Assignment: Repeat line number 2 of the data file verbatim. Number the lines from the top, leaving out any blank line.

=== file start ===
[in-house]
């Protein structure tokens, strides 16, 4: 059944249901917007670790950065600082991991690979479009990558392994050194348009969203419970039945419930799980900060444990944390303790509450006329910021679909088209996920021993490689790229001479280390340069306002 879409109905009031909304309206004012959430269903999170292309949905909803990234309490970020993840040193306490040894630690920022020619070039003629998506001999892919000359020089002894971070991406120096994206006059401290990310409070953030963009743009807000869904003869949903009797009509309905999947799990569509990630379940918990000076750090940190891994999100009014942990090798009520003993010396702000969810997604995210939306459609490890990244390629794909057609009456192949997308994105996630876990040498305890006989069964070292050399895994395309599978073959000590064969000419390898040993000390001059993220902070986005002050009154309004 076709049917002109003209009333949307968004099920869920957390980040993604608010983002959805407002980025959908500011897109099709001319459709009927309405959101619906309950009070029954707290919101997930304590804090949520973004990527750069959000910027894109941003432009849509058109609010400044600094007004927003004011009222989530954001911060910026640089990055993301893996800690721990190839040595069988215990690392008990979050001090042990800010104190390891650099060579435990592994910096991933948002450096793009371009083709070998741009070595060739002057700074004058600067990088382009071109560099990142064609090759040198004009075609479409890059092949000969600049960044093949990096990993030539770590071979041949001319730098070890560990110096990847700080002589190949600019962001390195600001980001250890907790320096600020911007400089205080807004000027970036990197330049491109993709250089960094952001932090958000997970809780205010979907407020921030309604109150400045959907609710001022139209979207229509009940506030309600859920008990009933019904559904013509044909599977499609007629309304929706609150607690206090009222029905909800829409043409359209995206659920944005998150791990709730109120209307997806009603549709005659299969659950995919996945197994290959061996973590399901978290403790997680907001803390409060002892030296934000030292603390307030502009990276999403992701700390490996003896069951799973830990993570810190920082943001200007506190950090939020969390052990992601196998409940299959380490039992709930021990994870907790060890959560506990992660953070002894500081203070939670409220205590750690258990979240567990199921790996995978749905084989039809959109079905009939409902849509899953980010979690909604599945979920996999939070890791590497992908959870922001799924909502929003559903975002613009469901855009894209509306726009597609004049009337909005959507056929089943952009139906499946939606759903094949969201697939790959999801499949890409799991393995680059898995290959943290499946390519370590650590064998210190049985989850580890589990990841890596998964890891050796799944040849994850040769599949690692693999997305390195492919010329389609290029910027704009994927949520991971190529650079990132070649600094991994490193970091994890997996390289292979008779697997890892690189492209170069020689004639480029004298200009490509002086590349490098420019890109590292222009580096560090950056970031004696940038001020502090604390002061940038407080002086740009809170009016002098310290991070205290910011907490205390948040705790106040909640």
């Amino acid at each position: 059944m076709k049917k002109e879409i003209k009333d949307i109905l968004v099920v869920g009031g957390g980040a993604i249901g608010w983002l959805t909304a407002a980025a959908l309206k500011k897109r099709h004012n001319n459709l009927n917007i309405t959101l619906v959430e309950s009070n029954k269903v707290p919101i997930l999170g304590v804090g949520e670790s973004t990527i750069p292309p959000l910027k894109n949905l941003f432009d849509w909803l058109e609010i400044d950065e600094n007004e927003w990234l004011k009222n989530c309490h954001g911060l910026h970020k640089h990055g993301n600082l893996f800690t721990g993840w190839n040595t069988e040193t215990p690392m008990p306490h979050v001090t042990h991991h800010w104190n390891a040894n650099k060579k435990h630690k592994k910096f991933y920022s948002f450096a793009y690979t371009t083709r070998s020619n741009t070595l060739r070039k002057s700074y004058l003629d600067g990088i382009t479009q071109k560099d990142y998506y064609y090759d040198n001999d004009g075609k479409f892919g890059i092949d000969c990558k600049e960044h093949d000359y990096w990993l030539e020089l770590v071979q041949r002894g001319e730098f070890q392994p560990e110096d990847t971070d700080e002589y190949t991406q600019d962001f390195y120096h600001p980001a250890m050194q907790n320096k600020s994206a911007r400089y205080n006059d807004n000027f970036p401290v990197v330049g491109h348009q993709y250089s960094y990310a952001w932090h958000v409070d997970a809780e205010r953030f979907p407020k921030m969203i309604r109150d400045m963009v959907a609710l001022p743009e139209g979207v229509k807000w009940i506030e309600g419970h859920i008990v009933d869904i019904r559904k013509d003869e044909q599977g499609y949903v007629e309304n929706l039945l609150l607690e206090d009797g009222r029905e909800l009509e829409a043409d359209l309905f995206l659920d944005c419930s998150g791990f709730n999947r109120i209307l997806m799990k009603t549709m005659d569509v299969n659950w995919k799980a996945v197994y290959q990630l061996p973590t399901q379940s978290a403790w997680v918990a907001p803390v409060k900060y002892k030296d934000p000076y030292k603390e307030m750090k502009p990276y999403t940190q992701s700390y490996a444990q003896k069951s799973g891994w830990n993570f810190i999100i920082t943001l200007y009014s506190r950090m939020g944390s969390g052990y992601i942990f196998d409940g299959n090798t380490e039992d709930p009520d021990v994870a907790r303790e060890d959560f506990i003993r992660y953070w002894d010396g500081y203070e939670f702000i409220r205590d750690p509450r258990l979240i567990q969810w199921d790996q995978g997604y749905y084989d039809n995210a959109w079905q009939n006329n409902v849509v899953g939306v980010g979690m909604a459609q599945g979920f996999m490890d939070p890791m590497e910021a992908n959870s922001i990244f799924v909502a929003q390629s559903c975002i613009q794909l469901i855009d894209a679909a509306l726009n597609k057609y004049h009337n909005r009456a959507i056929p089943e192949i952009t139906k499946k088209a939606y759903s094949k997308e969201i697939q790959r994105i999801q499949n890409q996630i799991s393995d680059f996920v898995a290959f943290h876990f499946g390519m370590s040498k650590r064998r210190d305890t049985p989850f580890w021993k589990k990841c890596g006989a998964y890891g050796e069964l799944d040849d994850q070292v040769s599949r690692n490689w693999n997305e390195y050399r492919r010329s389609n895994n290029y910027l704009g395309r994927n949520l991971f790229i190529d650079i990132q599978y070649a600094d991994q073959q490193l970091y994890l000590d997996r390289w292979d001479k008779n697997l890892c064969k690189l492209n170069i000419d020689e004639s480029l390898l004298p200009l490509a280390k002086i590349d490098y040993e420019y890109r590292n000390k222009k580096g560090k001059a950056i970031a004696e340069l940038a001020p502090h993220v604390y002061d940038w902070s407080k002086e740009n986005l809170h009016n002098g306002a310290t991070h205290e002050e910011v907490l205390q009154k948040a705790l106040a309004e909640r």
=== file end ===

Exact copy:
């Protein structure tokens, strides 16, 4: 059944249901917007670790950065600082991991690979479009990558392994050194348009969203419970039945419930799980900060444990944390303790509450006329910021679909088209996920021993490689790229001479280390340069306002 879409109905009031909304309206004012959430269903999170292309949905909803990234309490970020993840040193306490040894630690920022020619070039003629998506001999892919000359020089002894971070991406120096994206006059401290990310409070953030963009743009807000869904003869949903009797009509309905999947799990569509990630379940918990000076750090940190891994999100009014942990090798009520003993010396702000969810997604995210939306459609490890990244390629794909057609009456192949997308994105996630876990040498305890006989069964070292050399895994395309599978073959000590064969000419390898040993000390001059993220902070986005002050009154309004 076709049917002109003209009333949307968004099920869920957390980040993604608010983002959805407002980025959908500011897109099709001319459709009927309405959101619906309950009070029954707290919101997930304590804090949520973004990527750069959000910027894109941003432009849509058109609010400044600094007004927003004011009222989530954001911060910026640089990055993301893996800690721990190839040595069988215990690392008990979050001090042990800010104190390891650099060579435990592994910096991933948002450096793009371009083709070998741009070595060739002057700074004058600067990088382009071109560099990142064609090759040198004009075609479409890059092949000969600049960044093949990096990993030539770590071979041949001319730098070890560990110096990847700080002589190949600019962001390195600001980001250890907790320096600020911007400089205080807004000027970036990197330049491109993709250089960094952001932090958000997970809780205010979907407020921030309604109150400045959907609710001022139209979207229509009940506030309600859920008990009933019904559904013509044909599977499609007629309304929706609150607690206090009222029905909800829409043409359209995206659920944005998150791990709730109120209307997806009603549709005659299969659950995919996945197994290959061996973590399901978290403790997680907001803390409060002892030296934000030292603390307030502009990276999403992701700390490996003896069951799973830990993570810190920082943001200007506190950090939020969390052990992601196998409940299959380490039992709930021990994870907790060890959560506990992660953070002894500081203070939670409220205590750690258990979240567990199921790996995978749905084989039809959109079905009939409902849509899953980010979690909604599945979920996999939070890791590497992908959870922001799924909502929003559903975002613009469901855009894209509306726009597609004049009337909005959507056929089943952009139906499946939606759903094949969201697939790959999801499949890409799991393995680059898995290959943290499946390519370590650590064998210190049985989850580890589990990841890596998964890891050796799944040849994850040769599949690692693999997305390195492919010329389609290029910027704009994927949520991971190529650079990132070649600094991994490193970091994890997996390289292979008779697997890892690189492209170069020689004639480029004298200009490509002086590349490098420019890109590292222009580096560090950056970031004696940038001020502090604390002061940038407080002086740009809170009016002098310290991070205290910011907490205390948040705790106040909640």